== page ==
African Rainbow Capital Investments (ARC) co-CEO Johan van Zyl admitted that Rain’s network quality is not good enough and that they are working hard to address the problems.
ARC released its interim financial results on 18 March 2021 which revealed that its 20.37% shareholding in Rain makes up 27.3% of the fund’s total value.
As the largest contributor to the ARC fund’s value, Rain plays an important part in the company’s success.
While Rain’s finances looked healthy, it has been a challenging year in terms of network quality and support. This was partly a result of rapid growth in subscriber numbers.
The lockdown a spike in demand and in sign-ups for Rain’s 4G and 5G services. New subscriptions jumped from between 10,000 and 20,000 per month before the lockdown to between 60,000 and 80,000 after the lockdown.
The unexpected increase in subscribers put tremendous pressure on Rain’s network and support channels, and service levels started to drop.
There was a backlash from subscribers who experienced deteriorating network quality without anyone to help.
The frustration from Rain subscribers was clearly illustrated in the company’s customer satisfaction score – the service provider plummeted to last place in the South African ISP rankings by mid-2020.
The charts below show the deterioration of Rain’s average download speed and average ISP ranking over the last two years.
ARC CEO Johan van Zyl explains
Speaking during an investor call on Thursday, Van Zyl admitted that Rain’s network is not good enough and that coverage is lacking in some areas.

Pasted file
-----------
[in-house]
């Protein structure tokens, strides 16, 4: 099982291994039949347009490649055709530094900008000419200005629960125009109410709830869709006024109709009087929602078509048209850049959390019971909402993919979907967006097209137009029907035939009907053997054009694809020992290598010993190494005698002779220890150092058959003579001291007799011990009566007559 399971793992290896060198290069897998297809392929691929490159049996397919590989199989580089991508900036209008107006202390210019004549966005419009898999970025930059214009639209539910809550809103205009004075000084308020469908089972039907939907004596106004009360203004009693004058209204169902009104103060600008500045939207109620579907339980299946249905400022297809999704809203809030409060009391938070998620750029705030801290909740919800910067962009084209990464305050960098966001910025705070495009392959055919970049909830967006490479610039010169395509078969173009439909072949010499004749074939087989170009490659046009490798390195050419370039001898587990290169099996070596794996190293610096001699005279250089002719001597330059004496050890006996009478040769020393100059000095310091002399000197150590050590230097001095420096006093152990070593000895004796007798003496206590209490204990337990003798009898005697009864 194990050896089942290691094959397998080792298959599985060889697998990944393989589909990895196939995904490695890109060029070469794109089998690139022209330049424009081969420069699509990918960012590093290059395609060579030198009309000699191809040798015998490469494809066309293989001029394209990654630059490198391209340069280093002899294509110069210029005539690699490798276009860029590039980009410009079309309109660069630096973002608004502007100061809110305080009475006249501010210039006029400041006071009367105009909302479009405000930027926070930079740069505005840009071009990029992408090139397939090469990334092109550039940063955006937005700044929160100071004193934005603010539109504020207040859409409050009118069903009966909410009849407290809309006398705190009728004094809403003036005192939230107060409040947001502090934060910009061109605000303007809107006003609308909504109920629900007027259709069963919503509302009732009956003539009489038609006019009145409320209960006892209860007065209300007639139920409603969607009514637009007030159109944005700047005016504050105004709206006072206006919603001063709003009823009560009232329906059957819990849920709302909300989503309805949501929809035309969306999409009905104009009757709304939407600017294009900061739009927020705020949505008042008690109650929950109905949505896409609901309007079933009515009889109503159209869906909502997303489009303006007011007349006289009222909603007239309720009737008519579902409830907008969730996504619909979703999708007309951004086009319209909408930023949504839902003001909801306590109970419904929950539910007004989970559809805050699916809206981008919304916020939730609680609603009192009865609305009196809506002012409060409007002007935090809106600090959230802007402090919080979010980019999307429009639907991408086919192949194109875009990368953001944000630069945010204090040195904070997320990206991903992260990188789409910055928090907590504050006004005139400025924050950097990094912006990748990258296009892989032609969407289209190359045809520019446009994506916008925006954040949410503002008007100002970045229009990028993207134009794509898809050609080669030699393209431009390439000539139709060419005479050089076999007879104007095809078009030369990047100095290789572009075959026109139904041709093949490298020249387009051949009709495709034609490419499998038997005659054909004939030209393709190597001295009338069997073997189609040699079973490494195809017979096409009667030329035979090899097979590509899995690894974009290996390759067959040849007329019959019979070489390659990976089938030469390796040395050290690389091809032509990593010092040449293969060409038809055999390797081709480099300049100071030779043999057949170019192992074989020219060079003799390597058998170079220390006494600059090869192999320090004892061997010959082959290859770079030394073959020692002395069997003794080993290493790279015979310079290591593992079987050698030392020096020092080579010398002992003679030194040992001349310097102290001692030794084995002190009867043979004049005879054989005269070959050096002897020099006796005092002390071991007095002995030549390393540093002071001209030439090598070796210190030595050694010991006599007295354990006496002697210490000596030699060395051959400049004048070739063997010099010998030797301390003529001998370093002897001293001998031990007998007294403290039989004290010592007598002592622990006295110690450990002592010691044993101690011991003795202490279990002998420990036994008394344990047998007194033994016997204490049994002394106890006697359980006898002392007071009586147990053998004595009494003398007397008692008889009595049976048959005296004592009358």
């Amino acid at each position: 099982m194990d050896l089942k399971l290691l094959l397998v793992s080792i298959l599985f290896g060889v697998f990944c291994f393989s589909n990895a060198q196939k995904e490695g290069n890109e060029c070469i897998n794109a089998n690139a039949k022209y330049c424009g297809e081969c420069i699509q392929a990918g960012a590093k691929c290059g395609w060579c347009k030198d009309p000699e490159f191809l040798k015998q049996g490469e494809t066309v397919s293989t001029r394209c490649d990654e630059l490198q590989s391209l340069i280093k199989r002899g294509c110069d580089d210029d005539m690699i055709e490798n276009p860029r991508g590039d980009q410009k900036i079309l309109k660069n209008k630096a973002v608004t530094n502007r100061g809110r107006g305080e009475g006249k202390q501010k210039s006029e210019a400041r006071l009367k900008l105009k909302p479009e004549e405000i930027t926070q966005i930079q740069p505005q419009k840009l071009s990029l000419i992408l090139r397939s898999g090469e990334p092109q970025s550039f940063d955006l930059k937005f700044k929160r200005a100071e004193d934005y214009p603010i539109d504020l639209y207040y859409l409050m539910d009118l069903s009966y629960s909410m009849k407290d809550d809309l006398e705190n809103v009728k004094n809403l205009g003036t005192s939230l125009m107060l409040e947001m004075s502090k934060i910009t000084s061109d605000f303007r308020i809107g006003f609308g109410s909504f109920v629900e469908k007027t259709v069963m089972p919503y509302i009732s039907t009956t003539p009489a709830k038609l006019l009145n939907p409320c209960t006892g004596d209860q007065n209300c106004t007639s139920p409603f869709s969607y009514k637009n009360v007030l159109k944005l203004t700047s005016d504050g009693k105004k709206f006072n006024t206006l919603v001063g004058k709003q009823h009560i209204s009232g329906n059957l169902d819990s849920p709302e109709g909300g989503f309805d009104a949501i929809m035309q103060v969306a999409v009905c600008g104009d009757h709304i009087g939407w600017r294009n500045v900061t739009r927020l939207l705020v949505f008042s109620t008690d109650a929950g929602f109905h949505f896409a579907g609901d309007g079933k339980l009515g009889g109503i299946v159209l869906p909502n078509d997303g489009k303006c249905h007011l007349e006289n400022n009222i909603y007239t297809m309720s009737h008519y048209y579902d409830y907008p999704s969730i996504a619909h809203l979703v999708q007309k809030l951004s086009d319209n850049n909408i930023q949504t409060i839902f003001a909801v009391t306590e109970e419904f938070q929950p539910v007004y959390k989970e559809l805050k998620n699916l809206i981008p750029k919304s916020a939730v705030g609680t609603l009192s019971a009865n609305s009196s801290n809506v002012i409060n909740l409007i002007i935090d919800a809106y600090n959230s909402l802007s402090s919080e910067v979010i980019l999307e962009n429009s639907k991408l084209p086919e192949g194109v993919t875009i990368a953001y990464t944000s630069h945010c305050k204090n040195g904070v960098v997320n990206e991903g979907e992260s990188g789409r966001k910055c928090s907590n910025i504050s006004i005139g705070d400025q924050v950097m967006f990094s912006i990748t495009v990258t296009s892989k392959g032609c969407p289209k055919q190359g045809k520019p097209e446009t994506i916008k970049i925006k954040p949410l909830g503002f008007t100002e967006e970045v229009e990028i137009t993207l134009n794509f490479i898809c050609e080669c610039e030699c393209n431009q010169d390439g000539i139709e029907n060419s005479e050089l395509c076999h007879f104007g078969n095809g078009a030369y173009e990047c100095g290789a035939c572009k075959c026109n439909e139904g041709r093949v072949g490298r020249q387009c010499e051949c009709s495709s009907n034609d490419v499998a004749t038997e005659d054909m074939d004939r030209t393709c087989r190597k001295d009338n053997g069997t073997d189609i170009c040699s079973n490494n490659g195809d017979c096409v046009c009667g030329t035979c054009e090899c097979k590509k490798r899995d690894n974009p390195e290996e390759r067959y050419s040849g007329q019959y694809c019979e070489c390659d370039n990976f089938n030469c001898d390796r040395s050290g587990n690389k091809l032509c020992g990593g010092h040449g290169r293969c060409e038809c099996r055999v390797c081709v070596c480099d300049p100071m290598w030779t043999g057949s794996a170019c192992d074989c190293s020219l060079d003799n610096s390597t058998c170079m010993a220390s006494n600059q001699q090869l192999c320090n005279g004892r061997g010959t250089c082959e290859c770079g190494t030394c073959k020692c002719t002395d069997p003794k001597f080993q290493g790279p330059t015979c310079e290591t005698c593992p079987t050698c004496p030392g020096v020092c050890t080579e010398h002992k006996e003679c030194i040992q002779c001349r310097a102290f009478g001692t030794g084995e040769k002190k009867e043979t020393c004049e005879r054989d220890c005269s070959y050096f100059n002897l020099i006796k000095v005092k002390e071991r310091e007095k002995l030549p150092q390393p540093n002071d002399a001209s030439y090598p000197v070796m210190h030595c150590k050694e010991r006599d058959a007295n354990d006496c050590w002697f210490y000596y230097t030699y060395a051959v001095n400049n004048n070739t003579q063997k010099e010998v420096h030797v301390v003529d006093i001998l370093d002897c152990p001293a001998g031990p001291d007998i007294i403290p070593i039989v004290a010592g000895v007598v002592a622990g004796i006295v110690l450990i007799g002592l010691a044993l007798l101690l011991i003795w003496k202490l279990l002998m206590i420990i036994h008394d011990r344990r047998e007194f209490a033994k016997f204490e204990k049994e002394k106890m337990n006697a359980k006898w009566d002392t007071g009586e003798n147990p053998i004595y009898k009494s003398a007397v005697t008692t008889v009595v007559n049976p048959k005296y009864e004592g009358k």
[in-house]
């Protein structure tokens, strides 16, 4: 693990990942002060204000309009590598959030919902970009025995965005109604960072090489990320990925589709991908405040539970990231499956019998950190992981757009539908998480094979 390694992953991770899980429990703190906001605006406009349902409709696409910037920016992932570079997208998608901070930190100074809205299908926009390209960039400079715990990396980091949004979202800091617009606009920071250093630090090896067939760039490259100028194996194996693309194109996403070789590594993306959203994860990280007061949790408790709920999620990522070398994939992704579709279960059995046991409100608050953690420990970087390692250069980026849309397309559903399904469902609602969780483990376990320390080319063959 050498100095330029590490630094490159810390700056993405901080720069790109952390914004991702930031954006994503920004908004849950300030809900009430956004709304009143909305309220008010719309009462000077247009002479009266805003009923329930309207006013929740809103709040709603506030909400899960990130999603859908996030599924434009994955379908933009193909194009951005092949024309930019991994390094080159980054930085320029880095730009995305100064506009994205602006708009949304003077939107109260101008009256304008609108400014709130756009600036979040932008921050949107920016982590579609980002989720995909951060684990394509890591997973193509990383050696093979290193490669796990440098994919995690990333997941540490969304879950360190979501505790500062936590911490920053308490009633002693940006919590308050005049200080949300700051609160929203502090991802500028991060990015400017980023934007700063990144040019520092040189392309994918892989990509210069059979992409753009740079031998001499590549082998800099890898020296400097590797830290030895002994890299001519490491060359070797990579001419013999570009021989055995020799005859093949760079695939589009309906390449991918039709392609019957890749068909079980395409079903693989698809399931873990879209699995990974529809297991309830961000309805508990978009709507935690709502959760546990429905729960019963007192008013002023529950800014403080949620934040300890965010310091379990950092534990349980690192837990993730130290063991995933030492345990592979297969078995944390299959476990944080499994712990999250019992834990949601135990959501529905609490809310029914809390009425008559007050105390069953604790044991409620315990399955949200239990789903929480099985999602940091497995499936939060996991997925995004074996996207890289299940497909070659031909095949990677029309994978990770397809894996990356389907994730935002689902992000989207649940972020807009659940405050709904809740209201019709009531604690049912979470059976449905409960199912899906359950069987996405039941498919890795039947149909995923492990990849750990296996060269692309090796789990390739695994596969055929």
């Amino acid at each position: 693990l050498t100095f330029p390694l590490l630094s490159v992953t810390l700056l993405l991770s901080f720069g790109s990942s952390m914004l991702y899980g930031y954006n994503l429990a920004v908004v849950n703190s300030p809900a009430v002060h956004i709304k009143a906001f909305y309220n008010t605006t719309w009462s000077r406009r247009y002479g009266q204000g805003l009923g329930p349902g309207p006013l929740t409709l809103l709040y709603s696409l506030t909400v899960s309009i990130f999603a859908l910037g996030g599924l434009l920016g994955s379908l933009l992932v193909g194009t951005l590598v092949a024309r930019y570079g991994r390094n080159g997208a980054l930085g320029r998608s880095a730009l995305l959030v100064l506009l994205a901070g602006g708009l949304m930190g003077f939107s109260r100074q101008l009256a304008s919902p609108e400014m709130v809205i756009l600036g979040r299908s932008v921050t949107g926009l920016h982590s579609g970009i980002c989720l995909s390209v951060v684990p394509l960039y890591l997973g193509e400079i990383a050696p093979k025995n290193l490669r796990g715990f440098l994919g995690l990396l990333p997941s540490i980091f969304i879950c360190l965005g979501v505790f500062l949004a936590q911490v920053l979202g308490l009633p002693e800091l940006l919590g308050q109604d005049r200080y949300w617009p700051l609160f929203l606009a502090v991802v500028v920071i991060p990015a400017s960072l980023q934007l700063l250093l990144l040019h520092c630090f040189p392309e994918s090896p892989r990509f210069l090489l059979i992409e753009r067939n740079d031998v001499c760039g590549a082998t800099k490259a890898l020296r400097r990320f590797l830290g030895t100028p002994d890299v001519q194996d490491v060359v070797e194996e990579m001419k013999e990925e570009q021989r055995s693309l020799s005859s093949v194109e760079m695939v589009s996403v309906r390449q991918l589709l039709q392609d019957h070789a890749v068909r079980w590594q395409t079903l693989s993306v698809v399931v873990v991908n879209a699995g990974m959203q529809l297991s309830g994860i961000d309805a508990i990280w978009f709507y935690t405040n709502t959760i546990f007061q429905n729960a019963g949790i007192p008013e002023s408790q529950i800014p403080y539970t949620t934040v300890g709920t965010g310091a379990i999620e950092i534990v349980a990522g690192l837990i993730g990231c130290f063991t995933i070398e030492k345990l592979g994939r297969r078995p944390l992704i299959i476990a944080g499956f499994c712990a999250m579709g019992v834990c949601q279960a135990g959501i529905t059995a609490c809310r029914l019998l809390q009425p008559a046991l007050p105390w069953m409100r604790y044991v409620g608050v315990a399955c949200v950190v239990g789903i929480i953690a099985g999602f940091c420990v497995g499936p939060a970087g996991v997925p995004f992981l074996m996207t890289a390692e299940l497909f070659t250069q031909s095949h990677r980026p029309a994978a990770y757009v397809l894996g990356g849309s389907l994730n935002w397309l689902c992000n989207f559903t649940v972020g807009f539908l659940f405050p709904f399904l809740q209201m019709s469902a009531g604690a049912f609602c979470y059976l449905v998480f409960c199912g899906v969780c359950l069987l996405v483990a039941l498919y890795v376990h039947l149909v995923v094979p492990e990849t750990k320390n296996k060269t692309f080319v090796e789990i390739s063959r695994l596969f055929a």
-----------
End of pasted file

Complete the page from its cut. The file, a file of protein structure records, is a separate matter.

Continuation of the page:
He said although customer experience is important to Rain, the rapid growth last year saw service levels drop.
To address these problems, Rain has a three-pronged approach – improve coverage, protect against load-shedding outages, and employ more support staff.
Rain has expanded both its 4G and 5G networks over the last year and now has 685 active 5G and 7,000 active 4G sites.
This network expansion continues, and Rain is planning to increase the number of 5G sites to 1,150 by February 2022.
The company is also investing in high-end batteries to ensure the network stays up during load-shedding.
When Rain launched its 5G service it did not have large backup batteries to protect against load-shedding.
Instead, the towers were only equipped with small backup batteries to ensure the orderly shutdown of the base station when load-shedding hit.
Rain is now equipping its 5G sites with battery backup to keep the network going during load-shedding, which is set to continue for the foreseeable future.
To address the poor customer support, Rain grew its staff complement from 120 to 800. Most of the new staff members are support agents.
Customer satisfaction is also a key deliverable for Rain’s new management team to encourage improved performance.
“It is a work in progress, but customer satisfaction is top of mind,” said Van Zyl.